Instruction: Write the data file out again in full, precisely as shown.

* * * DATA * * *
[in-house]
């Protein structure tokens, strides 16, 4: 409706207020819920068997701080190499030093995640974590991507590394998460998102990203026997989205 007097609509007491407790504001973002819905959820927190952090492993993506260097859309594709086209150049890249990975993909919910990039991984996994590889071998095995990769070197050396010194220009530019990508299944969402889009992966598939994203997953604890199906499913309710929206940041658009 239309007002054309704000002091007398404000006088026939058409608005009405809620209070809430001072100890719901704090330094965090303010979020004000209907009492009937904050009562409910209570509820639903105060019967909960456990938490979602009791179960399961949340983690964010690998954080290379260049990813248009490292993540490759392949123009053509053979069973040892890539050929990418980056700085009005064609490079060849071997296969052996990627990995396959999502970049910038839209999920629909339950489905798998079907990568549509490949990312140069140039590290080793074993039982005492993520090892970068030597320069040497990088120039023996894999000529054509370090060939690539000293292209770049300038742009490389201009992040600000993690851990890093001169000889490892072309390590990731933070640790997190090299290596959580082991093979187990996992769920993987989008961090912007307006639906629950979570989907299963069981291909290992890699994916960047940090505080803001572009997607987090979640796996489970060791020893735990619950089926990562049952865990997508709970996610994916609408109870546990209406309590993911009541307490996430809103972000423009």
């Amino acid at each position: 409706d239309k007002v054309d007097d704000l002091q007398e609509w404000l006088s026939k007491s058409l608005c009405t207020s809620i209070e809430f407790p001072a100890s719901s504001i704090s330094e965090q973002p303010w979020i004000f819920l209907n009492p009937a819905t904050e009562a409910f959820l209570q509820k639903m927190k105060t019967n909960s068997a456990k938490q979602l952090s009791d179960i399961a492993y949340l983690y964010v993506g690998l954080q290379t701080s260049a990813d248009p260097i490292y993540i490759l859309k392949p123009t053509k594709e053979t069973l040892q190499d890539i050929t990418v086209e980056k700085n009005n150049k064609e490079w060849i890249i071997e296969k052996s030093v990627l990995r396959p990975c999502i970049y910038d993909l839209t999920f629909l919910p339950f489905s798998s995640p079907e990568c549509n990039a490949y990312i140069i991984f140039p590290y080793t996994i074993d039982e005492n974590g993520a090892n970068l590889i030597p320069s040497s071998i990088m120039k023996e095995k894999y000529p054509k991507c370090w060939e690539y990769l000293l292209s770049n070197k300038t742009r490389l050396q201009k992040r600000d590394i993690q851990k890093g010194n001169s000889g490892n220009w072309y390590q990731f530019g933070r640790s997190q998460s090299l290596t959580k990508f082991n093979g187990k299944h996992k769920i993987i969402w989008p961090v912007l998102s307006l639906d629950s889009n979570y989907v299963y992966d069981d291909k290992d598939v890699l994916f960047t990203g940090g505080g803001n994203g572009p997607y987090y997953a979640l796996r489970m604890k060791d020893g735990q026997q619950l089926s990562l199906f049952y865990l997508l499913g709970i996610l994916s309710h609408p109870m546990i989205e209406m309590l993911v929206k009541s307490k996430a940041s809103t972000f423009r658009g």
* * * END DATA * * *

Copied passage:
[in-house]
């Protein structure tokens, strides 16, 4: 409706207020819920068997701080190499030093995640974590991507590394998460998102990203026997989205 007097609509007491407790504001973002819905959820927190952090492993993506260097859309594709086209150049890249990975993909919910990039991984996994590889071998095995990769070197050396010194220009530019990508299944969402889009992966598939994203997953604890199906499913309710929206940041658009 239309007002054309704000002091007398404000006088026939058409608005009405809620209070809430001072100890719901704090330094965090303010979020004000209907009492009937904050009562409910209570509820639903105060019967909960456990938490979602009791179960399961949340983690964010690998954080290379260049990813248009490292993540490759392949123009053509053979069973040892890539050929990418980056700085009005064609490079060849071997296969052996990627990995396959999502970049910038839209999920629909339950489905798998079907990568549509490949990312140069140039590290080793074993039982005492993520090892970068030597320069040497990088120039023996894999000529054509370090060939690539000293292209770049300038742009490389201009992040600000993690851990890093001169000889490892072309390590990731933070640790997190090299290596959580082991093979187990996992769920993987989008961090912007307006639906629950979570989907299963069981291909290992890699994916960047940090505080803001572009997607987090979640796996489970060791020893735990619950089926990562049952865990997508709970996610994916609408109870546990209406309590993911009541307490996430809103972000423009």
């Amino acid at each position: 409706d239309k007002v054309d007097d704000l002091q007398e609509w404000l006088s026939k007491s058409l608005c009405t207020s809620i209070e809430f407790p001072a100890s719901s504001i704090s330094e965090q973002p303010w979020i004000f819920l209907n009492p009937a819905t904050e009562a409910f959820l209570q509820k639903m927190k105060t019967n909960s068997a456990k938490q979602l952090s009791d179960i399961a492993y949340l983690y964010v993506g690998l954080q290379t701080s260049a990813d248009p260097i490292y993540i490759l859309k392949p123009t053509k594709e053979t069973l040892q190499d890539i050929t990418v086209e980056k700085n009005n150049k064609e490079w060849i890249i071997e296969k052996s030093v990627l990995r396959p990975c999502i970049y910038d993909l839209t999920f629909l919910p339950f489905s798998s995640p079907e990568c549509n990039a490949y990312i140069i991984f140039p590290y080793t996994i074993d039982e005492n974590g993520a090892n970068l590889i030597p320069s040497s071998i990088m120039k023996e095995k894999y000529p054509k991507c370090w060939e690539y990769l000293l292209s770049n070197k300038t742009r490389l050396q201009k992040r600000d590394i993690q851990k890093g010194n001169s000889g490892n220009w072309y390590q990731f530019g933070r640790s997190q998460s090299l290596t959580k990508f082991n093979g187990k299944h996992k769920i993987i969402w989008p961090v912007l998102s307006l639906d629950s889009n979570y989907v299963y992966d069981d291909k290992d598939v890699l994916f960047t990203g940090g505080g803001n994203g572009p997607y987090y997953a979640l796996r489970m604890k060791d020893g735990q026997q619950l089926s990562l199906f049952y865990l997508l499913g709970i996610l994916s309710h609408p109870m546990i989205e209406m309590l993911v929206k009541s307490k996430a940041s809103t972000f423009r658009g």